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February 1958

Hemoglobin Tolerance in Various Types of Anemia

Author Affiliations

Cambridge, Mass.

From the Cancer Research and Cancer Control Unit, Tufts University School of Medicine, Department of Medicine and Surgery, and the Research Laboratory of the Holy Ghost Hospital.

AMA Arch Intern Med. 1958;101(2):315-325. doi:10.1001/archinte.1958.00260140147023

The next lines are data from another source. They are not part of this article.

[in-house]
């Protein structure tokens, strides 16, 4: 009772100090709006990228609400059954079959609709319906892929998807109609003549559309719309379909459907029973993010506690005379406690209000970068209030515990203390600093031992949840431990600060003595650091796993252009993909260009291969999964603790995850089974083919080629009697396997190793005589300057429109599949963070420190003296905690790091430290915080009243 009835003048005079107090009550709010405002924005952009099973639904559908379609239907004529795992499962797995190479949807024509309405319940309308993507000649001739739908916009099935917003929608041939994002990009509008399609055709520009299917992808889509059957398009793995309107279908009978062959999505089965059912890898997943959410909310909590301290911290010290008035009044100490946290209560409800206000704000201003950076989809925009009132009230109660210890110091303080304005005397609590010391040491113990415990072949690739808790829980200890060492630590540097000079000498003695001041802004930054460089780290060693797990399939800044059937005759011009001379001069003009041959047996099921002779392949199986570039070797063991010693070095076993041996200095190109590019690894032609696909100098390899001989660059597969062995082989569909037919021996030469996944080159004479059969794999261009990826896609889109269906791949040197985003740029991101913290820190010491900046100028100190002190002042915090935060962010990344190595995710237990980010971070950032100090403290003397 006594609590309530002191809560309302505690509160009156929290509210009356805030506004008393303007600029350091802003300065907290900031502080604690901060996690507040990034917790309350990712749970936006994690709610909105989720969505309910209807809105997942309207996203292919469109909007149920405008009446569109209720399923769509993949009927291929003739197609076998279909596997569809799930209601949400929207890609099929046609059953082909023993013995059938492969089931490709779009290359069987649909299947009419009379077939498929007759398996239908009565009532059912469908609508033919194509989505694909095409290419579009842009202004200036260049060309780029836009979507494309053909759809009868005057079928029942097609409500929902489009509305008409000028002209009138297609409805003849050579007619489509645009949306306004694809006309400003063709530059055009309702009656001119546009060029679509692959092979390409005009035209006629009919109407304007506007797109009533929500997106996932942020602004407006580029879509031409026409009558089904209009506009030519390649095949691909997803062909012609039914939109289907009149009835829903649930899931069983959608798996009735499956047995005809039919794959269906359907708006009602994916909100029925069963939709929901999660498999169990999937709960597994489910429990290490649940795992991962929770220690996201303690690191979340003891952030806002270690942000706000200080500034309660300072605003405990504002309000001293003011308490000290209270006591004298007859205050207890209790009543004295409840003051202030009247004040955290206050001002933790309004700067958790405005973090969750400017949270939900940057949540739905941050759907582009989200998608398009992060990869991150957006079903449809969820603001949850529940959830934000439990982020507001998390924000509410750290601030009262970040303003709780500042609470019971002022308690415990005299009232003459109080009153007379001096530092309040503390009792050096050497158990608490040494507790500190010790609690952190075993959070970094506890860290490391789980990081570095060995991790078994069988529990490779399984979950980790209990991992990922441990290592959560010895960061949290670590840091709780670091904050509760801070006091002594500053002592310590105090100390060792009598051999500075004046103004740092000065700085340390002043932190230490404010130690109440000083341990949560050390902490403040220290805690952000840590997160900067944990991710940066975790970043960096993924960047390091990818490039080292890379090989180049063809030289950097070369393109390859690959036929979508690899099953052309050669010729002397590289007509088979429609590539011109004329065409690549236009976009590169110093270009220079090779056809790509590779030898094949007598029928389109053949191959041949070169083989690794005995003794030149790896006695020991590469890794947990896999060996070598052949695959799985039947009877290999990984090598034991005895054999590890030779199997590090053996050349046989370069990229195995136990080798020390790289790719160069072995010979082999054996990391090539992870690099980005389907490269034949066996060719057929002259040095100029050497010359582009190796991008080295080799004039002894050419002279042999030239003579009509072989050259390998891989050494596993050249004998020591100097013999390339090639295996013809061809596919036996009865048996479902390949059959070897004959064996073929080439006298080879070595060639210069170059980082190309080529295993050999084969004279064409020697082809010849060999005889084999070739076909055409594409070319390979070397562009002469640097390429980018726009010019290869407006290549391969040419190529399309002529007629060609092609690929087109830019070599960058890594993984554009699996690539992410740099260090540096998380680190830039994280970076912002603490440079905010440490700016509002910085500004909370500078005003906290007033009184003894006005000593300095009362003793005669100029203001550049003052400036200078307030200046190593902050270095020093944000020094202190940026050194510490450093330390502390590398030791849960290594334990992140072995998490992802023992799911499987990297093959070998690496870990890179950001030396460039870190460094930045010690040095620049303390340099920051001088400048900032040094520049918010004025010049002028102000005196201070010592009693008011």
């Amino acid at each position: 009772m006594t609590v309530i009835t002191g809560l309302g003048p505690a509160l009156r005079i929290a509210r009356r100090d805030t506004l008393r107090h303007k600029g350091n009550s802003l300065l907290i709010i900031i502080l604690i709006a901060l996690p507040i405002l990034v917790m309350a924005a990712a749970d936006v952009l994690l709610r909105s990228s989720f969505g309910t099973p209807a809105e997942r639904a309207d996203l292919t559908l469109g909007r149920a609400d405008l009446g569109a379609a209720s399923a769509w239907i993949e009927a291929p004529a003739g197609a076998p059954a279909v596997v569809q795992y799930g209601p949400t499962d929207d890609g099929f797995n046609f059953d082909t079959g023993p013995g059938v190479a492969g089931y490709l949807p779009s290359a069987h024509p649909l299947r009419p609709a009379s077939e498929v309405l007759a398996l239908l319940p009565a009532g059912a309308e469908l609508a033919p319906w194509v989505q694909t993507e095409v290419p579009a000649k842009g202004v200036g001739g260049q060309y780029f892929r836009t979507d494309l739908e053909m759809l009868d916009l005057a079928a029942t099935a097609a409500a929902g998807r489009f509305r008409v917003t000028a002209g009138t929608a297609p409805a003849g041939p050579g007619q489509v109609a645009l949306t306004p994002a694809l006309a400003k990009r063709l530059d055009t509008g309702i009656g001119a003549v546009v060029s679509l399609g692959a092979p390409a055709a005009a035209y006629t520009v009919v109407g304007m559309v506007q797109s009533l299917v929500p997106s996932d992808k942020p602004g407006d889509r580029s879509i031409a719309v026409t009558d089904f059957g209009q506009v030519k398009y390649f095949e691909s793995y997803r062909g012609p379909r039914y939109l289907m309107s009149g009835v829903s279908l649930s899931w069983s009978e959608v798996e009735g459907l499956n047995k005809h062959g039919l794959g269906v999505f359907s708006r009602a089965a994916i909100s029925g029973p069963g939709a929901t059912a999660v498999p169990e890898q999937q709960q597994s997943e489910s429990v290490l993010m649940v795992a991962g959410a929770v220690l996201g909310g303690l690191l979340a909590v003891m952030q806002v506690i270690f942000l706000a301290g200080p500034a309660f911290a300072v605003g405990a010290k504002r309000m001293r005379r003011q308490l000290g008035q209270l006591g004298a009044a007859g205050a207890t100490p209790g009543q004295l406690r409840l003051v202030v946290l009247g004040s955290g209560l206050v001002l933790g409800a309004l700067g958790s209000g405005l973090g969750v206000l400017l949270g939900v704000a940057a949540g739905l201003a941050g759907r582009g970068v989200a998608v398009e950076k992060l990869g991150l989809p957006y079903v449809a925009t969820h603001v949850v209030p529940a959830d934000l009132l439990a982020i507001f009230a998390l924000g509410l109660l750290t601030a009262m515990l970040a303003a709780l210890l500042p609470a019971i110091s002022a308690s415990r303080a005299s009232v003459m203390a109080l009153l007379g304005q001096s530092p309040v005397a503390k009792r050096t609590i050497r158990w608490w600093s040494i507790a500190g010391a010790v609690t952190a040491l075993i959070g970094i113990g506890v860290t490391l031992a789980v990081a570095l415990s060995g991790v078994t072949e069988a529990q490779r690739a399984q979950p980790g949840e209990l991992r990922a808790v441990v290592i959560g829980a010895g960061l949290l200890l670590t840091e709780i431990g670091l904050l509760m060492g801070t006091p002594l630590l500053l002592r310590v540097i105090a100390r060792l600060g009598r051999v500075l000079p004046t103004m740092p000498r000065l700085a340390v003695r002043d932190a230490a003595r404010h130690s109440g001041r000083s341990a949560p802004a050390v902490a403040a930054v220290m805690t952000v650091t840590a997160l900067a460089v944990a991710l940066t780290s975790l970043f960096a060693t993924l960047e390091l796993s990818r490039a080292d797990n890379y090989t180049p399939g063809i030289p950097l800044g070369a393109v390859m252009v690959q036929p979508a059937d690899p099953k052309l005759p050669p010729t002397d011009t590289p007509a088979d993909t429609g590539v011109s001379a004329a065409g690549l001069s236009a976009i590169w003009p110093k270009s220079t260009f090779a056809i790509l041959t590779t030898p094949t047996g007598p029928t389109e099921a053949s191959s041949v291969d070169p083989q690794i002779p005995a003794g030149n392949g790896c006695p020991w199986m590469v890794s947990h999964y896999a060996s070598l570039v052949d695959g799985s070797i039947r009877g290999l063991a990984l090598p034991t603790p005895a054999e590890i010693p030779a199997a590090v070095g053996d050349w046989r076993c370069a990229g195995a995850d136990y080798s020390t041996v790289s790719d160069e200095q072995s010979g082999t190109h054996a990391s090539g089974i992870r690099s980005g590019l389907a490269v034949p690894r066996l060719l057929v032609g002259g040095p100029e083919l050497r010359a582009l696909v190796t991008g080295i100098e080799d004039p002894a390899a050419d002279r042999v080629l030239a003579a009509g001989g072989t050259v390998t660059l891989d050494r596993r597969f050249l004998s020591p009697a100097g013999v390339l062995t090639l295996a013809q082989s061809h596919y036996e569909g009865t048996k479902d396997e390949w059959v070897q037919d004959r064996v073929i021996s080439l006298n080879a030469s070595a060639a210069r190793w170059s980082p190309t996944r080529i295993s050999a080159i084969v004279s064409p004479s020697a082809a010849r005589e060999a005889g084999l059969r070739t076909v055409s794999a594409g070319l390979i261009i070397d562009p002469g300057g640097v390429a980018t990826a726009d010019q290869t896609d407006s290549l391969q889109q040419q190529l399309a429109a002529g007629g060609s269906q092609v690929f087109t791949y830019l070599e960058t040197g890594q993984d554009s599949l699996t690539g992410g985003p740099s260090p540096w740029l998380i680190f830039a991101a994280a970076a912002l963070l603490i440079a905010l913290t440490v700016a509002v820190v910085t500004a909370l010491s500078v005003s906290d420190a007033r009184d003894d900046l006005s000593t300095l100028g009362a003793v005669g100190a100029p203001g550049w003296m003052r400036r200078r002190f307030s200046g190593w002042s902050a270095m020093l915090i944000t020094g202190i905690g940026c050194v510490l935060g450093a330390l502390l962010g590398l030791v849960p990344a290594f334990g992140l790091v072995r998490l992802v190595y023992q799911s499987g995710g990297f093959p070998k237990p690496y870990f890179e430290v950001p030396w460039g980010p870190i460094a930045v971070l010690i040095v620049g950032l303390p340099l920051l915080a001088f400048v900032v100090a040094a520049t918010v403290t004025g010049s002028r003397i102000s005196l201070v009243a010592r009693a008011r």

Introduction  In the majority of patients with chronic hemolytic anemia either of acquired or congenital type, reticulocytosis and persistent increases in bilirubin globin are the prominent characteristics. However, hemoglobinemia and hemoglobinuria are rarely found in these patients even during their hemolytic crisis, when a considerable amount of blood is presumably destroyed, as indicated by the rapid fall of the hemoglobin level and hematocrit in a relatively short period. On the contrary, however, in patients with acute hemolytic anemia the earliest and most outstanding findings are marked hemoglobinemia and hemoglobinuria, which are, as a rule, followed by an only temporary increase in bilirubin globulin in the the plasma and reticulocytes in the peripheral blood.This discrepancy leads us to think that the cells of the reticuloendothelial system (perhaps the liver and the spleen of patients with chronic hemolytic anemia) may be capable of adapting to, or compensating for, the process of

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